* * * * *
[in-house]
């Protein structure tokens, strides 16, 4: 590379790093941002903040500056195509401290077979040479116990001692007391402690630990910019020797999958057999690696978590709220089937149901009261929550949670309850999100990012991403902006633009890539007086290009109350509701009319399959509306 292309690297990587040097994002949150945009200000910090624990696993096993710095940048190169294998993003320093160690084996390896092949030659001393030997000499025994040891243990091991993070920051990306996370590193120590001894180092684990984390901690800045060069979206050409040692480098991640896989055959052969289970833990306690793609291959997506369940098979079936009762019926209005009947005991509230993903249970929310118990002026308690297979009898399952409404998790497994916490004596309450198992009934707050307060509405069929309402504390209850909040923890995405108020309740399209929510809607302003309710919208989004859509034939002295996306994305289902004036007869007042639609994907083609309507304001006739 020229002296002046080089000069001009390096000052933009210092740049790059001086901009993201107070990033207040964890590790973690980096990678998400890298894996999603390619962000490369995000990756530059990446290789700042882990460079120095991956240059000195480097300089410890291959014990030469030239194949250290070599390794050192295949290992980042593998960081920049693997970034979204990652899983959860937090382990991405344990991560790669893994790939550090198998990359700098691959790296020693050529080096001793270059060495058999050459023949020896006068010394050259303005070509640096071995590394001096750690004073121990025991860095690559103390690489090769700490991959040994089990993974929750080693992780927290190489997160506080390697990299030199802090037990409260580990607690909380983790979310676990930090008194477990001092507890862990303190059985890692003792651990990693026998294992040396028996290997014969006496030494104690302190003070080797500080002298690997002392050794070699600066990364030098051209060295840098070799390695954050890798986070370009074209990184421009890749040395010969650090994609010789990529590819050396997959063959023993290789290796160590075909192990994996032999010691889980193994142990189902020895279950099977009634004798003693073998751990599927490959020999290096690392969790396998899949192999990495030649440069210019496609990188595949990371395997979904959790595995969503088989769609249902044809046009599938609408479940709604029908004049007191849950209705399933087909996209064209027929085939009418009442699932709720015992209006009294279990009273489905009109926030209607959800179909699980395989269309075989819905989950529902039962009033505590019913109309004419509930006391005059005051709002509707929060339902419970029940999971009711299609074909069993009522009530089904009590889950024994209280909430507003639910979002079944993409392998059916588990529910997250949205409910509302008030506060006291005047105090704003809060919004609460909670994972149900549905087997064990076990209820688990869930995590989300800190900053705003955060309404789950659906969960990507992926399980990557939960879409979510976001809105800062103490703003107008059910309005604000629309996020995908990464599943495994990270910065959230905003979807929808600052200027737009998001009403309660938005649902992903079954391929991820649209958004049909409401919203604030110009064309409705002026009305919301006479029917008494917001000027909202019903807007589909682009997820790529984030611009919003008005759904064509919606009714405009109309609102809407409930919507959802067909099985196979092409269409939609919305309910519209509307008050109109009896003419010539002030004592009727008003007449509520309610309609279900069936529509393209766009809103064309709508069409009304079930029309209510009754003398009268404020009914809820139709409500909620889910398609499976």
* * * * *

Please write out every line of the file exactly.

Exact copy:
[in-house]
């Protein structure tokens, strides 16, 4: 590379790093941002903040500056195509401290077979040479116990001692007391402690630990910019020797999958057999690696978590709220089937149901009261929550949670309850999100990012991403902006633009890539007086290009109350509701009319399959509306 292309690297990587040097994002949150945009200000910090624990696993096993710095940048190169294998993003320093160690084996390896092949030659001393030997000499025994040891243990091991993070920051990306996370590193120590001894180092684990984390901690800045060069979206050409040692480098991640896989055959052969289970833990306690793609291959997506369940098979079936009762019926209005009947005991509230993903249970929310118990002026308690297979009898399952409404998790497994916490004596309450198992009934707050307060509405069929309402504390209850909040923890995405108020309740399209929510809607302003309710919208989004859509034939002295996306994305289902004036007869007042639609994907083609309507304001006739 020229002296002046080089000069001009390096000052933009210092740049790059001086901009993201107070990033207040964890590790973690980096990678998400890298894996999603390619962000490369995000990756530059990446290789700042882990460079120095991956240059000195480097300089410890291959014990030469030239194949250290070599390794050192295949290992980042593998960081920049693997970034979204990652899983959860937090382990991405344990991560790669893994790939550090198998990359700098691959790296020693050529080096001793270059060495058999050459023949020896006068010394050259303005070509640096071995590394001096750690004073121990025991860095690559103390690489090769700490991959040994089990993974929750080693992780927290190489997160506080390697990299030199802090037990409260580990607690909380983790979310676990930090008194477990001092507890862990303190059985890692003792651990990693026998294992040396028996290997014969006496030494104690302190003070080797500080002298690997002392050794070699600066990364030098051209060295840098070799390695954050890798986070370009074209990184421009890749040395010969650090994609010789990529590819050396997959063959023993290789290796160590075909192990994996032999010691889980193994142990189902020895279950099977009634004798003693073998751990599927490959020999290096690392969790396998899949192999990495030649440069210019496609990188595949990371395997979904959790595995969503088989769609249902044809046009599938609408479940709604029908004049007191849950209705399933087909996209064209027929085939009418009442699932709720015992209006009294279990009273489905009109926030209607959800179909699980395989269309075989819905989950529902039962009033505590019913109309004419509930006391005059005051709002509707929060339902419970029940999971009711299609074909069993009522009530089904009590889950024994209280909430507003639910979002079944993409392998059916588990529910997250949205409910509302008030506060006291005047105090704003809060919004609460909670994972149900549905087997064990076990209820688990869930995590989300800190900053705003955060309404789950659906969960990507992926399980990557939960879409979510976001809105800062103490703003107008059910309005604000629309996020995908990464599943495994990270910065959230905003979807929808600052200027737009998001009403309660938005649902992903079954391929991820649209958004049909409401919203604030110009064309409705002026009305919301006479029917008494917001000027909202019903807007589909682009997820790529984030611009919003008005759904064509919606009714405009109309609102809407409930919507959802067909099985196979092409269409939609919305309910519209509307008050109109009896003419010539002030004592009727008003007449509520309610309609279900069936529509393209766009809103064309709508069409009304079930029309209510009754003398009268404020009914809820139709409500909620889910398609499976």